As the lava it cools and hardens into oceanic rocks and sinks beneath the continents only to be remelted, forming continental volcanoes which, in turn, produce more lava and help the continents expand in size.

 Image source:  New York Times

Image source: New York Times

 
 Image Source:  Britannica

Image Source: Britannica

AS THE OUTER EDGE OF THE PACIFIC PLATE DESCENDS BACK INTO THE MANTLE, THE RISING MAGMA PRODUCES A MASSIVE STRING OF VOLCANOES KNOWN AS THE RING OF FIRE. THIS EXTENSIVE VOLCANIC REGION COMPRISES THE PACIFIC COASTS OF INDONESIA, ASIA, AND THE AMERICAS WHERE 75% OF ALL ACTIVE VOLCANOES AND 90% OF ALL EARTHQUAKES OCCUR.

 
 Image Source

Image Source

Native Hawaiian names describe the two main types of lava flows, and American Geologists have adopted these names into use.

Pahoehoe (pronounced 'paw-hoey-hoey") is a fast flowing lava with a smooth, billowy or ropy surface. The Aa lava (pronounced "ah-ah") cools into broken blocks and chunks. The texture of the two lavas are different, but they are both made of the same composition of extremely hot magma called basalt, which generally has a very low viscosity and flows easily.

 Photo by Donald B MacGowan; Image source:  Loving the Big Island

Photo by Donald B MacGowan; Image source: Loving the Big Island

THE DESTRUCTIVE PHASE OF THE ERUPTION IS IMMEDIATELY FOLLOWED BY THE TRANSFORMATION OF LAVA ROCK INTO SOIL - A POSITIVE FEEDBACK LOOP WHERE THE ATMOSPHERE AND PLANTS WORK TOGETHER TO CREATE SOIL.

The process of making soil from solid rock takes tens to thousands of years, depending on the rate of weathering in the region. At lower elevations on the island of Hawaii, warm temperatures and high amounts of rain help to quickly break down the volcanic rocks, and organic acids produced by plants help to continue the process.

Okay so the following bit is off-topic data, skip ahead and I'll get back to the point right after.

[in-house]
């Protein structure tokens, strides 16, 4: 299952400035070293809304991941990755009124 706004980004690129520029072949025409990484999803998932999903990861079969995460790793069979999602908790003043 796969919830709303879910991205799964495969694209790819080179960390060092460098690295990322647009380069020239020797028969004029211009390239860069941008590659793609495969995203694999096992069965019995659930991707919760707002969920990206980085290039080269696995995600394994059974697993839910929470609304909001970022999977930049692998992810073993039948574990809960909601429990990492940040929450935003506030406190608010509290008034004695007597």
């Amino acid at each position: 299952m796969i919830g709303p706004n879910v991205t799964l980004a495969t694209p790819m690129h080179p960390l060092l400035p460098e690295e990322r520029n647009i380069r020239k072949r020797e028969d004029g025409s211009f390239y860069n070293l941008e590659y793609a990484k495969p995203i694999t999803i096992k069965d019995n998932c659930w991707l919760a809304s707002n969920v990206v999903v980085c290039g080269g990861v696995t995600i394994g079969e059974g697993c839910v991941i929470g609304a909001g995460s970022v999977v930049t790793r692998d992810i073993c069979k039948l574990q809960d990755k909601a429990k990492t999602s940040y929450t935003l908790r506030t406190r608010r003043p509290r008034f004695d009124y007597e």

Photo by  Braden Jarvis  on  Unsplash

Photo by Braden Jarvis on Unsplash

Since 1790, three lava flows have occurred in the Leilani Estates area, although the most recent eruption was in 1955 before the neighborhood was built. For the past several decades, the Kilauea lava flows have occurred primarily in Kalapana, an area located 10 miles southwest of Leilani Estates. In 1990, the neighborhood of Kalapana Gardens was buried beneath 60 feet of lava.

Despite this volatile history, residents continue to build homes throughout the areas most likely to be affected by eruptions.

Although four of Hawaii’s five volcanoes are technically still active, eruptions have not occurred on most of the island for 200 years or longer. In hopes of rebuilding, there are many safer options for locals who wish to remain on the island.

 Image Source:  Honolulu Magazine

Image Source: Honolulu Magazine

 Image Source:  Honolulu Magazine

Image Source: Honolulu Magazine

The fissures opening and releasing lava is part of the natural geology in Hawaii, and it is the one reason that the islands exist at all. The unique, local landscape is evidence of a much bigger and complex system that allows scientists, residents and visitors to witness both a dangerous and fascinating phenomenon.

Maria Borghoff